Bringing together an entrepreneurial spirit, family background in retail and property, and corporate experience in mobile, Lucinda Kelly (HDipEntrepS 03) recently set up Popertee, an Airbnb-style service that matches vacant commercial spaces with businesses looking for a quick and low cost pop-up retail presence.
About Lucinda Kelly
Tell us about your education and early career
I did my degree in UCD in information studies and French and went on to do entrepreneurial studies in Smurfit Business School. After that, I got onto a graduate programme with Invest Northern Ireland, where I did a year’s placement with a building consultancy company. I then worked in marketing roles in the Irish Youth Hostel Association and Student Travelcard before joining Eircom in 2008 as programme manager. I broke to do The Apprentice in 2009. Eircom were brilliant about that – they allowed me go off and do another job interview and then took me back and promoted me onto the Emobile team!
In 2011, I joined Paddy Power as mobile games manager, responsible for getting the mobile casino business up and running. For my last year with the company before leaving in July 2015 to set up Popertee, I was head of strategy for marketing communications.
Was setting up your own business always part of your plan?
I have always been an entrepreneur at heart. When I was 12 I always had a stall, selling stuff at the back of the house. I have always been a wheeler dealer. I love trading and I love the buzz of buying and selling ponies. When I was 16, my dad gave me a loan to buy my first pony, but he made me write a business plan on how I was going to pay him back.
When I was 24 I designed waterproof dog coats and got them specced and made out in China and brought a couple of hundred to Ireland. I sold them through retail channels and online. I also set up equestrian websites for buying and selling horses.
My parents were always pushing me to go and get education and to learn from the corporate world. For me, it was amazing to be in the corporate world but I was always an intrapreneur. My strengths were that entrepreneurial spirit and looking at new initiatives and how we could drive new customers and innovation internally. But ultimately I knew I wanted to get out and do my own thing.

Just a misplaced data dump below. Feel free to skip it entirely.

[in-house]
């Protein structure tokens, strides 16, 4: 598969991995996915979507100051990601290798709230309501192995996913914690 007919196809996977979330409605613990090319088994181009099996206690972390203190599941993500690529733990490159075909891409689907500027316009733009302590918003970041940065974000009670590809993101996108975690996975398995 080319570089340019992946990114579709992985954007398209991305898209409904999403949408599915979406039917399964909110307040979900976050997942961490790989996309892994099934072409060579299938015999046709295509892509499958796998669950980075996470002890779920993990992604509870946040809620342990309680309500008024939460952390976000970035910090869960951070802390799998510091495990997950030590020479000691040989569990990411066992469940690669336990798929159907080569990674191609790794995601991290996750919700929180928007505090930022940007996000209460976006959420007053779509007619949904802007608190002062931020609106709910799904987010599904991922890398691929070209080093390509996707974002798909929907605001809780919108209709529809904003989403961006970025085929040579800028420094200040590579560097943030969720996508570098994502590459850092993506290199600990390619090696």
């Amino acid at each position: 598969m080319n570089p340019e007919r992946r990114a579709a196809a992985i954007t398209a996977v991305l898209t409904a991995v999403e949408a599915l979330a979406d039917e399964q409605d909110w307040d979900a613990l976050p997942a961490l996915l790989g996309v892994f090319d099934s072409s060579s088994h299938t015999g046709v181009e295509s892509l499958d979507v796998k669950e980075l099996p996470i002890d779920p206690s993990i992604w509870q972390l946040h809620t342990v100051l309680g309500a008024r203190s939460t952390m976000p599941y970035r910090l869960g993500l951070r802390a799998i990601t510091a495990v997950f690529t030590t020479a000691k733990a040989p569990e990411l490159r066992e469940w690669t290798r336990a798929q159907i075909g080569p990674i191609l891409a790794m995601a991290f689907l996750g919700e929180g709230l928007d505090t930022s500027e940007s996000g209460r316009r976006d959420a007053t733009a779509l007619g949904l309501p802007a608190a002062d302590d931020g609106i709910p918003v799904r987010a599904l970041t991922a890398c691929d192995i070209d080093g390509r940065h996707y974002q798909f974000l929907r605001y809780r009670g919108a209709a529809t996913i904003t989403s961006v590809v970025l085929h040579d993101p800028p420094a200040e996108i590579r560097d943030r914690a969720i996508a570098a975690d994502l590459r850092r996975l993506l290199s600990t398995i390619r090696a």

Tell us about Popertee
On the back of the Airbnb success, I was looking at what could be replicated in that shared economy model. Popertee is an online marketplace that connects businesses or marketing agencies with vacant retail properties and spaces. The opportunity for the business is huge. Our platform will allow any size business to quickly ’pop up’ in three easy steps saving time and money. We will cover legal and insurance through the marketplace.
Ultimately, it will be a self sufficient platform where all payments and correspondence and messaging is done between the property owner and the business and we’ll just be the matchmaker. At the moment, we’re running a concierge service: we’ve signed up eight shopping centres and around 20 other properties and now we’re talking to lots of marketing agencies and starting to match their clients with these properties.
We’re currently working on the website and an app, which will be up and running over the next few months, and then we can really focus on the matchmaking part of the service.
Our key market is the UK where we plan to launch in the coming months. There are over 500,000 vacant retail spaces currently in the UK and with bricks and mortar trade declining, we believe we’ve come up with a very real, compelling solution that will appeal to a variety of business types. In 2016 the pop-up sector reach will be unprecedented. A number of new industries will see that they can use pop-ups to reach consumers - from tech, to energy, to government.
We’ve recently been accepted on Phase 2 of the Enterprise Ireland New Frontiers programme, which has been really good at helping us validate the market. It also offers a stipend towards the business and gives us access to great mentors and training sessions.
We were also recently shortlisted to pitch for the NDRC Launchpad Accelerator programme (rated the second best accelerator in the world) and are waiting to hear back on that. And we’ve just found out we have been shortlisted for the €250,000 AIB Start-Up Academy competition. So for such a new business, we think we’ve had a great start!